Many companies around the world make their products fit the requirements of the so-called generation Y. This idea has been developed as a result of the realization that the aging and financially stable older population is not absorbing modern technology at a fast rate. As a result, many automobile manufacturers try to address the needs of the younger population and GM has not been left behind. The company is working together with such companies as AT & T to incorporate wireless and broadband technologies in its cars such as Buick and Cadillac (Forbes, 2014). In this way, the company aims at targeting the younger generation.
A person`s social class nowadays seems to be judged by a car he or she is driving. However, the society is silent regarding this, but automobile manufacturers don’t take it for granted. Manufactures thus embark on the production of cars that meet these social needs. GM has come up with such high profile cars as Buick, GMC and Cadillac. “Big” cars are thus associated with wealthy people. GM has been operating for more than 100 years, and this is an element that consumers treat with utmost faith. They perceive GM products as being reliable. It is highly anticipated that the current and future generations will be always concerned about their social status and how the society judges them. Therefore, GM, on the other hand, has a role of fulfilling this insatiable need (Crumm, 2010).
In the automobile industry, technology is a significant force affecting many companies. Technology appears to develop every day, and for a long time it has been a dominating factor in determining modern and old cars. GM has adapted and incorporated modern technology in its products such as Buick. The cars are furnished with wireless technology that can synchronize music with phones or tablets. Buick has a capability of warning the driver of an impending head-on collision and lane departure. In essence, technology has impacted the automotive industry by ensuring that vehicles become safer and user-friendly. GM has also adapted technology to enhance the delivery of services and products to its clients through modern and computerized distribution channels (Forbes, 2014). General Motors has also embraced technological advancement to reduce costs. The company has been able to make improved products using fiberglass and plastic, and this has proved to be very economical. Finally, the presence of the internet has enabled the company reach its customers at a global level. Customers can check the company’s products online before visiting the showrooms.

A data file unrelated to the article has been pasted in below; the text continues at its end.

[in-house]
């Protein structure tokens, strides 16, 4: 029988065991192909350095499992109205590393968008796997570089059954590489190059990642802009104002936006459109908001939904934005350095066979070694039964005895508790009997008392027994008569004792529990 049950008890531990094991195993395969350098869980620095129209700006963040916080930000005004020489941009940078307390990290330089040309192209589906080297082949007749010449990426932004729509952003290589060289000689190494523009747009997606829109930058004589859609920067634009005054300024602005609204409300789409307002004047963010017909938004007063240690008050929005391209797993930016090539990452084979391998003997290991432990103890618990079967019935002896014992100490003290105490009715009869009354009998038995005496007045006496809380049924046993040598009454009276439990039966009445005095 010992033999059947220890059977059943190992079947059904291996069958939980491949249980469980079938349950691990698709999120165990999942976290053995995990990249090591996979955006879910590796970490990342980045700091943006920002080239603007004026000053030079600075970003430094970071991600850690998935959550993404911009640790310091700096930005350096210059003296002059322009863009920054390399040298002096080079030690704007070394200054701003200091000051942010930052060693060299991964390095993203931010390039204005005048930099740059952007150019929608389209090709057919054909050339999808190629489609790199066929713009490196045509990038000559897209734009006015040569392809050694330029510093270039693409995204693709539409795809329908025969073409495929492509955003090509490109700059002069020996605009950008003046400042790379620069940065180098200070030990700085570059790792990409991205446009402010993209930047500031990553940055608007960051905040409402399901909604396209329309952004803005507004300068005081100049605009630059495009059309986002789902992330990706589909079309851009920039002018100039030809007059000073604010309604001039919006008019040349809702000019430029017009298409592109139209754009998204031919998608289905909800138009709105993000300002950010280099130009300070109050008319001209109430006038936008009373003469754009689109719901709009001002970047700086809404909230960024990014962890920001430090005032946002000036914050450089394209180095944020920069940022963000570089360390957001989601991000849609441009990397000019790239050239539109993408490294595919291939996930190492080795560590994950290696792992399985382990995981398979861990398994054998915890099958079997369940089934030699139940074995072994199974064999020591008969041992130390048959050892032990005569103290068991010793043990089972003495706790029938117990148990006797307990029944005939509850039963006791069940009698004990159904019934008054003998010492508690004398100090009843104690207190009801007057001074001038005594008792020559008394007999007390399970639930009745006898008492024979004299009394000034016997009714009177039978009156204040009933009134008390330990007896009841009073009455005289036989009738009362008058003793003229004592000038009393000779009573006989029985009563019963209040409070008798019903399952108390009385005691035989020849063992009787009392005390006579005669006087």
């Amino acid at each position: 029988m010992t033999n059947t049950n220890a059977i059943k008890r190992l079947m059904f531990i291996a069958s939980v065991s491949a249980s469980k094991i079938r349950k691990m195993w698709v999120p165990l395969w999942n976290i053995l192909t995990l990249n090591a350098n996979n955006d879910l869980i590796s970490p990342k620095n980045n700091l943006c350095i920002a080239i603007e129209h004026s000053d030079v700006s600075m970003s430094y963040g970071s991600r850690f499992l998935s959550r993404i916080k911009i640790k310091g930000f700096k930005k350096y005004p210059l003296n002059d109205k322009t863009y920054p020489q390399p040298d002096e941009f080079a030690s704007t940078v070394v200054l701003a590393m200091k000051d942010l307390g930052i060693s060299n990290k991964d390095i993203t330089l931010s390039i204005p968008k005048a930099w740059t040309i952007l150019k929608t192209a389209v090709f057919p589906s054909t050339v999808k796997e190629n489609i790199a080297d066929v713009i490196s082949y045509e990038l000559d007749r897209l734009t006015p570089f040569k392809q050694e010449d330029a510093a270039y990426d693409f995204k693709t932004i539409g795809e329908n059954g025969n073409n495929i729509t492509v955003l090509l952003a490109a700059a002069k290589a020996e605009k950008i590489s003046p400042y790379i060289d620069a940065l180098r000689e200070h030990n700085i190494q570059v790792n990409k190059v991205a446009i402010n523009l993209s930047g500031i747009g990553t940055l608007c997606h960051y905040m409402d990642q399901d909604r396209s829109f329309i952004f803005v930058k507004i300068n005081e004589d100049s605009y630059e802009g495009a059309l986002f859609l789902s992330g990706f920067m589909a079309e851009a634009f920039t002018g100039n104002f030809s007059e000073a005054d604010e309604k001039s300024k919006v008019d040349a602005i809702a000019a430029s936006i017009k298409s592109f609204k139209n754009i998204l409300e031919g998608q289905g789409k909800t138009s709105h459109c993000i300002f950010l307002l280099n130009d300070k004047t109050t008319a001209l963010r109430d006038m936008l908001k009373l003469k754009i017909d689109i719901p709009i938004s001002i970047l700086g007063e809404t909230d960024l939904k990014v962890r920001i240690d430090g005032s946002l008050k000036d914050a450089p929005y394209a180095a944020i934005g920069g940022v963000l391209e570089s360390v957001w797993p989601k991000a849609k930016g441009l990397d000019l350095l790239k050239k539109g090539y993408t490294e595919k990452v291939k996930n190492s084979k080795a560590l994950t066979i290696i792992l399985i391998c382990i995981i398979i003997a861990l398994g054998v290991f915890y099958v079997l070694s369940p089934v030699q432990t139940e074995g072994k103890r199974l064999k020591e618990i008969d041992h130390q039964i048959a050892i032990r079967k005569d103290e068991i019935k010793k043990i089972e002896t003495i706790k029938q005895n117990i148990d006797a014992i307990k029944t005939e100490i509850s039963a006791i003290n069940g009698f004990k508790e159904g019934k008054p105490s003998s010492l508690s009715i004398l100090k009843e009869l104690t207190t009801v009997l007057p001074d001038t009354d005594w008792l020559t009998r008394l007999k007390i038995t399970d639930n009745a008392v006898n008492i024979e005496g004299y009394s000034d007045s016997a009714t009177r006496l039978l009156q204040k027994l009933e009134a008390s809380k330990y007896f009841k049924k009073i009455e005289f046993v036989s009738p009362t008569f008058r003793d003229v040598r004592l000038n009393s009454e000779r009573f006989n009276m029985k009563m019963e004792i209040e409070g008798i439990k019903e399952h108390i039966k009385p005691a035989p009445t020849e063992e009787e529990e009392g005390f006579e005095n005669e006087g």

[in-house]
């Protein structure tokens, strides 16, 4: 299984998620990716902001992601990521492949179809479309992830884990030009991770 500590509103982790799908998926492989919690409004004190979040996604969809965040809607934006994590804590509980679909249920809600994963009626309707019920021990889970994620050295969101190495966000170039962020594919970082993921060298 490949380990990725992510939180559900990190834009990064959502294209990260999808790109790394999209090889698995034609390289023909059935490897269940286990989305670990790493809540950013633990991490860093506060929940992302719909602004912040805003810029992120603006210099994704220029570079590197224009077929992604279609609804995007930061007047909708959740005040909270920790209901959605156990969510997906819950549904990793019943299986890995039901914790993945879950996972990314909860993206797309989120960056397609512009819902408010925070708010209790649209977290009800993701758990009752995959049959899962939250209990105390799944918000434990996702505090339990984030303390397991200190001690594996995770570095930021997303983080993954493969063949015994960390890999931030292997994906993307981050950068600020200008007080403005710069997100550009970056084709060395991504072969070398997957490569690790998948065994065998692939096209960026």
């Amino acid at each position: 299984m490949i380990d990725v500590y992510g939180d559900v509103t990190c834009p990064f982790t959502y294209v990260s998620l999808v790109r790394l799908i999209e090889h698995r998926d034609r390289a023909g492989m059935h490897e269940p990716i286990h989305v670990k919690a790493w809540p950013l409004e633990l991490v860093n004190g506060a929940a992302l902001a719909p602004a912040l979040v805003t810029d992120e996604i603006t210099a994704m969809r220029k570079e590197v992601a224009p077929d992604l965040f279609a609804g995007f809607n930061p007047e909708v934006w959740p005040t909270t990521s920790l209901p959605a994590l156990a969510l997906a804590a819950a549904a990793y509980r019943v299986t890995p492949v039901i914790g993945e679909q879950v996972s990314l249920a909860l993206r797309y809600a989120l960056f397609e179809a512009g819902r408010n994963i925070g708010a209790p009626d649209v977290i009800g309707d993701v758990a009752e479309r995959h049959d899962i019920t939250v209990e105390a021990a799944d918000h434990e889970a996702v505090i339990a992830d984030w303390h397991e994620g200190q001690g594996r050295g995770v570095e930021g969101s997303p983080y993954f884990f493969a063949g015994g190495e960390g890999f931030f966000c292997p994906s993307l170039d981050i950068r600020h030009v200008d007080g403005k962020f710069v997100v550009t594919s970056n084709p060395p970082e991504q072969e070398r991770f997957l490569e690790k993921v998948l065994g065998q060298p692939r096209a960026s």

Porter’s Five Model of Industry Competition
Porter’s Five Forces can help evaluate different competitive forces affecting the company. Taking into consideration that automobile manufacturers operate in a multi-billion industry, there are different multinational companies that are highly competitive embracing all form of strategies to remain a step ahead of their rivals. It is for this reason that GM has learned that it cannot rely on internal activities only to remain competitive.
Threat of New Entrants
General Motors is operating in an industry that has a high entry barrier. Therefore, the threat of new entrants is low. Venturing into the automobile industry is an enterprise that many entrepreneurs are not willing to take. High investment capital is required to start a vehicle manufacturing firm. In addition, today most major multinational companies are enjoying economies of scale and this is a huge hindrance for new entrants. It may take years or even decades for any entrant willing to venture into the industry to gain reputation or competitive edge (Crumm, 2010). Clients in this industry are always looking for reliable, safe and durable products – something that a new entrant cannot offer. Thus, it will be very difficult to create a brand image.
Threat of Buyers
The bargaining power of customers can be considered high for GM. Customers are not in a position to negotiate prices to the extent of denying GM a profit, however, they can refuse to buy its products. Individuals, governments and commercial companies are primary consumers of GM products; they may opt to walk away in case they are not comfortable with the price. Consumers may decide to get the same products from different dealers or a completely new dealer. The bargaining power of buyers is thus high in the sense that they can influence prices at different dealership levels, but not over manufactures. Dealers form another group of buyers, and they buy products through special funding. In case dealers are not happy with the proposals offered by GM, they may switch to other manufacturers, and GM will be left with excess production or supply. Therefore, the threat of buyers is significantly high because all companies rely on buyers. Customers have a possibility to window shop, conduct an online survey and decide to buy from any manufacturer they want.
Threat of Suppliers